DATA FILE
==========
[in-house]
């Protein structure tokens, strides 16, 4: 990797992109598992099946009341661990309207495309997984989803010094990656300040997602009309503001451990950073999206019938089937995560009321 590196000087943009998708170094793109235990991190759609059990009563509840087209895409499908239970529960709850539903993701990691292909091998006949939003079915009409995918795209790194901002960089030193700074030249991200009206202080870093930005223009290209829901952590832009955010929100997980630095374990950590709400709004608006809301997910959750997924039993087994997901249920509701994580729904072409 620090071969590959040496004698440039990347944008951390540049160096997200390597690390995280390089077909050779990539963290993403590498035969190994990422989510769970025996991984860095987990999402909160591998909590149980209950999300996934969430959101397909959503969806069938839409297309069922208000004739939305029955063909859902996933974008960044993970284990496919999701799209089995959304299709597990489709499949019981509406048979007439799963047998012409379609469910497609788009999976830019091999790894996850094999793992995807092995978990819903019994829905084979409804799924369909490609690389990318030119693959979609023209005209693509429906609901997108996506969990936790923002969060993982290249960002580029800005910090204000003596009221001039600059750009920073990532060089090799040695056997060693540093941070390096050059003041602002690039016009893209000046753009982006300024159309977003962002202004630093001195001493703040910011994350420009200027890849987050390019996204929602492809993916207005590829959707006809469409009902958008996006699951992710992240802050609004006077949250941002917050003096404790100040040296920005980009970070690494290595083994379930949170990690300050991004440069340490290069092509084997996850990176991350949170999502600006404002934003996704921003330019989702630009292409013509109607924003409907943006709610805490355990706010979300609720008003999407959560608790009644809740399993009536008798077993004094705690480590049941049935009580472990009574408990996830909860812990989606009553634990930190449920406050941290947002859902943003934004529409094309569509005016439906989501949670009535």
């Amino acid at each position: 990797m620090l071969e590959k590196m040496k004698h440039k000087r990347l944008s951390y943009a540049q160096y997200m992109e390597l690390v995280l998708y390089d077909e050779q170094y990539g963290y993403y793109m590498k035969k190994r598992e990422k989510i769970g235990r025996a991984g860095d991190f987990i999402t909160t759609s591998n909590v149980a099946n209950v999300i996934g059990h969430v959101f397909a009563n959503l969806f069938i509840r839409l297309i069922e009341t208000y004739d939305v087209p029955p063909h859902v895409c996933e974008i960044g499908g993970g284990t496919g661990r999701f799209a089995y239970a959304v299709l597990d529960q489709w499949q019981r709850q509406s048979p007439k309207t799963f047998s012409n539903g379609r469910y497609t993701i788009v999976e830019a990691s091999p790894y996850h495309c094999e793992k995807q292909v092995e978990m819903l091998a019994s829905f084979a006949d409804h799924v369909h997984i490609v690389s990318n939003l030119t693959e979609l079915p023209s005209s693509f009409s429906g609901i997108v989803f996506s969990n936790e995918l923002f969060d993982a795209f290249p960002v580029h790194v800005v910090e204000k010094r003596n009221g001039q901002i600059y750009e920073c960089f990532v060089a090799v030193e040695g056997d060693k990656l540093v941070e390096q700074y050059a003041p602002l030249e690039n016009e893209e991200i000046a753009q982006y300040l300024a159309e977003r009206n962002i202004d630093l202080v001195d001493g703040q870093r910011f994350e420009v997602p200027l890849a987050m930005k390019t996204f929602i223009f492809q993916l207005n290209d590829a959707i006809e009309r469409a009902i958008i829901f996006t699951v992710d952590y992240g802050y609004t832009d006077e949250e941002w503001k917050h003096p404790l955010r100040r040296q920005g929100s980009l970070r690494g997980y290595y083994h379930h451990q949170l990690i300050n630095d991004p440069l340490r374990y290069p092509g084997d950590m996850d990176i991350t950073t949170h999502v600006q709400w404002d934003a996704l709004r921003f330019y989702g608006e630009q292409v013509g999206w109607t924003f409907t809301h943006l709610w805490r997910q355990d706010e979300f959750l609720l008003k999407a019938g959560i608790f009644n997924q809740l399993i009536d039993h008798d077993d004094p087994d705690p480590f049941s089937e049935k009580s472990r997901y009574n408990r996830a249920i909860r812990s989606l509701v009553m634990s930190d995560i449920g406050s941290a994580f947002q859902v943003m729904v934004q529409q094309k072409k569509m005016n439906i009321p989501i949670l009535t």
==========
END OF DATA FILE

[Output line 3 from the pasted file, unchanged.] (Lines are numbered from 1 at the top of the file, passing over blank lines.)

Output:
């Amino acid at each position: 990797m620090l071969e590959k590196m040496k004698h440039k000087r990347l944008s951390y943009a540049q160096y997200m992109e390597l690390v995280l998708y390089d077909e050779q170094y990539g963290y993403y793109m590498k035969k190994r598992e990422k989510i769970g235990r025996a991984g860095d991190f987990i999402t909160t759609s591998n909590v149980a099946n209950v999300i996934g059990h969430v959101f397909a009563n959503l969806f069938i509840r839409l297309i069922e009341t208000y004739d939305v087209p029955p063909h859902v895409c996933e974008i960044g499908g993970g284990t496919g661990r999701f799209a089995y239970a959304v299709l597990d529960q489709w499949q019981r709850q509406s048979p007439k309207t799963f047998s012409n539903g379609r469910y497609t993701i788009v999976e830019a990691s091999p790894y996850h495309c094999e793992k995807q292909v092995e978990m819903l091998a019994s829905f084979a006949d409804h799924v369909h997984i490609v690389s990318n939003l030119t693959e979609l079915p023209s005209s693509f009409s429906g609901i997108v989803f996506s969990n936790e995918l923002f969060d993982a795209f290249p960002v580029h790194v800005v910090e204000k010094r003596n009221g001039q901002i600059y750009e920073c960089f990532v060089a090799v030193e040695g056997d060693k990656l540093v941070e390096q700074y050059a003041p602002l030249e690039n016009e893209e991200i000046a753009q982006y300040l300024a159309e977003r009206n962002i202004d630093l202080v001195d001493g703040q870093r910011f994350e420009v997602p200027l890849a987050m930005k390019t996204f929602i223009f492809q993916l207005n290209d590829a959707i006809e009309r469409a009902i958008i829901f996006t699951v992710d952590y992240g802050y609004t832009d006077e949250e941002w503001k917050h003096p404790l955010r100040r040296q920005g929100s980009l970070r690494g997980y290595y083994h379930h451990q949170l990690i300050n630095d991004p440069l340490r374990y290069p092509g084997d950590m996850d990176i991350t950073t949170h999502v600006q709400w404002d934003a996704l709004r921003f330019y989702g608006e630009q292409v013509g999206w109607t924003f409907t809301h943006l709610w805490r997910q355990d706010e979300f959750l609720l008003k999407a019938g959560i608790f009644n997924q809740l399993i009536d039993h008798d077993d004094p087994d705690p480590f049941s089937e049935k009580s472990r997901y009574n408990r996830a249920i909860r812990s989606l509701v009553m634990s930190d995560i449920g406050s941290a994580f947002q859902v943003m729904v934004q529409q094309k072409k569509m005016n439906i009321p989501i949670l009535t």